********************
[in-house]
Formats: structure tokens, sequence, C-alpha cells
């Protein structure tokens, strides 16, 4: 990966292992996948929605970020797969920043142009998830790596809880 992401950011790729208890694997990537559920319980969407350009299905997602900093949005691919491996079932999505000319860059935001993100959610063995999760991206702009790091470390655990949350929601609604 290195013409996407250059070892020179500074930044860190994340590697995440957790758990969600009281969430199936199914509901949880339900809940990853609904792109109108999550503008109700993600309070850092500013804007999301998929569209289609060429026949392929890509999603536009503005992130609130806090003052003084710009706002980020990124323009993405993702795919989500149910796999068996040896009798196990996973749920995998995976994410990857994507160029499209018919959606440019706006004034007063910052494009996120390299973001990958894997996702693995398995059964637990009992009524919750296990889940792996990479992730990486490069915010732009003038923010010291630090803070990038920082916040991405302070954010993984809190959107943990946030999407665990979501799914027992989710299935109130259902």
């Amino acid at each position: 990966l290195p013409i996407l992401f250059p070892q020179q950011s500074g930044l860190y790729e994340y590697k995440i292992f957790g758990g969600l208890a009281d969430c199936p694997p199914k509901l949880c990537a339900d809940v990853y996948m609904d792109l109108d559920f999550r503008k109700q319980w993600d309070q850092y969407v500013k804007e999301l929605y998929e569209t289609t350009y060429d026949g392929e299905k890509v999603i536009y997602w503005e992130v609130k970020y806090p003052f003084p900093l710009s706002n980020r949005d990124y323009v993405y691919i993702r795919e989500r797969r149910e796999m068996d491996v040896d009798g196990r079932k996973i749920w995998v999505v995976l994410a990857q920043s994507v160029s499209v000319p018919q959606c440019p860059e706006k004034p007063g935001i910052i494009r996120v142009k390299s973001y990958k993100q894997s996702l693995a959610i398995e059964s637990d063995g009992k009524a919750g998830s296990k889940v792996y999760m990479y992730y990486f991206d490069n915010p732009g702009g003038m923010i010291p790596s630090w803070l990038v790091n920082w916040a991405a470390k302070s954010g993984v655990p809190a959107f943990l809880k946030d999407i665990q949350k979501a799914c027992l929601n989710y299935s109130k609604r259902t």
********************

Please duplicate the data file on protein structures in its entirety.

[in-house]
Formats: structure tokens, sequence, C-alpha cells
């Protein structure tokens, strides 16, 4: 990966292992996948929605970020797969920043142009998830790596809880 992401950011790729208890694997990537559920319980969407350009299905997602900093949005691919491996079932999505000319860059935001993100959610063995999760991206702009790091470390655990949350929601609604 290195013409996407250059070892020179500074930044860190994340590697995440957790758990969600009281969430199936199914509901949880339900809940990853609904792109109108999550503008109700993600309070850092500013804007999301998929569209289609060429026949392929890509999603536009503005992130609130806090003052003084710009706002980020990124323009993405993702795919989500149910796999068996040896009798196990996973749920995998995976994410990857994507160029499209018919959606440019706006004034007063910052494009996120390299973001990958894997996702693995398995059964637990009992009524919750296990889940792996990479992730990486490069915010732009003038923010010291630090803070990038920082916040991405302070954010993984809190959107943990946030999407665990979501799914027992989710299935109130259902």
């Amino acid at each position: 990966l290195p013409i996407l992401f250059p070892q020179q950011s500074g930044l860190y790729e994340y590697k995440i292992f957790g758990g969600l208890a009281d969430c199936p694997p199914k509901l949880c990537a339900d809940v990853y996948m609904d792109l109108d559920f999550r503008k109700q319980w993600d309070q850092y969407v500013k804007e999301l929605y998929e569209t289609t350009y060429d026949g392929e299905k890509v999603i536009y997602w503005e992130v609130k970020y806090p003052f003084p900093l710009s706002n980020r949005d990124y323009v993405y691919i993702r795919e989500r797969r149910e796999m068996d491996v040896d009798g196990r079932k996973i749920w995998v999505v995976l994410a990857q920043s994507v160029s499209v000319p018919q959606c440019p860059e706006k004034p007063g935001i910052i494009r996120v142009k390299s973001y990958k993100q894997s996702l693995a959610i398995e059964s637990d063995g009992k009524a919750g998830s296990k889940v792996y999760m990479y992730y990486f991206d490069n915010p732009g702009g003038m923010i010291p790596s630090w803070l990038v790091n920082w916040a991405a470390k302070s954010g993984v655990p809190a959107f943990l809880k946030d999407i665990q949350k979501a799914c027992l929601n989710y299935s109130k609604r259902t």